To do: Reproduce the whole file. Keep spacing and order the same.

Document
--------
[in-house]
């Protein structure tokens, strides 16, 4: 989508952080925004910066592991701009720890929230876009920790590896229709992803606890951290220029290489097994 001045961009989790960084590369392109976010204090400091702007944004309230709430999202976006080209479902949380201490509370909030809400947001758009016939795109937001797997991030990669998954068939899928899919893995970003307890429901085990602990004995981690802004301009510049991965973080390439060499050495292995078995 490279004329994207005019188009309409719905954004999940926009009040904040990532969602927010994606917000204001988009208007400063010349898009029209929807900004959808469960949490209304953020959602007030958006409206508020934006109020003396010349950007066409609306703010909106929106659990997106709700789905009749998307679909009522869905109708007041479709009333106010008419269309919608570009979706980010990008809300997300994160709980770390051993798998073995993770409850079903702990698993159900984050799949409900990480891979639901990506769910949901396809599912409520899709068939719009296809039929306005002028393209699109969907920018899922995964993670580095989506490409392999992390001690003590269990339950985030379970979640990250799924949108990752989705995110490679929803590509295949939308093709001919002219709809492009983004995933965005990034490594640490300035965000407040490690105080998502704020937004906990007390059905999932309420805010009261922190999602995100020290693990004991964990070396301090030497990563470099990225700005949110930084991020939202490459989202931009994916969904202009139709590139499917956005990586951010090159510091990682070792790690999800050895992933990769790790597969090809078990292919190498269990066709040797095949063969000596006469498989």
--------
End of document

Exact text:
[in-house]
């Protein structure tokens, strides 16, 4: 989508952080925004910066592991701009720890929230876009920790590896229709992803606890951290220029290489097994 001045961009989790960084590369392109976010204090400091702007944004309230709430999202976006080209479902949380201490509370909030809400947001758009016939795109937001797997991030990669998954068939899928899919893995970003307890429901085990602990004995981690802004301009510049991965973080390439060499050495292995078995 490279004329994207005019188009309409719905954004999940926009009040904040990532969602927010994606917000204001988009208007400063010349898009029209929807900004959808469960949490209304953020959602007030958006409206508020934006109020003396010349950007066409609306703010909106929106659990997106709700789905009749998307679909009522869905109708007041479709009333106010008419269309919608570009979706980010990008809300997300994160709980770390051993798998073995993770409850079903702990698993159900984050799949409900990480891979639901990506769910949901396809599912409520899709068939719009296809039929306005002028393209699109969907920018899922995964993670580095989506490409392999992390001690003590269990339950985030379970979640990250799924949108990752989705995110490679929803590509295949939308093709001919002219709809492009983004995933965005990034490594640490300035965000407040490690105080998502704020937004906990007390059905999932309420805010009261922190999602995100020290693990004991964990070396301090030497990563470099990225700005949110930084991020939202490459989202931009994916969904202009139709590139499917956005990586951010090159510091990682070792790690999800050895992933990769790790597969090809078990292919190498269990066709040797095949063969000596006469498989």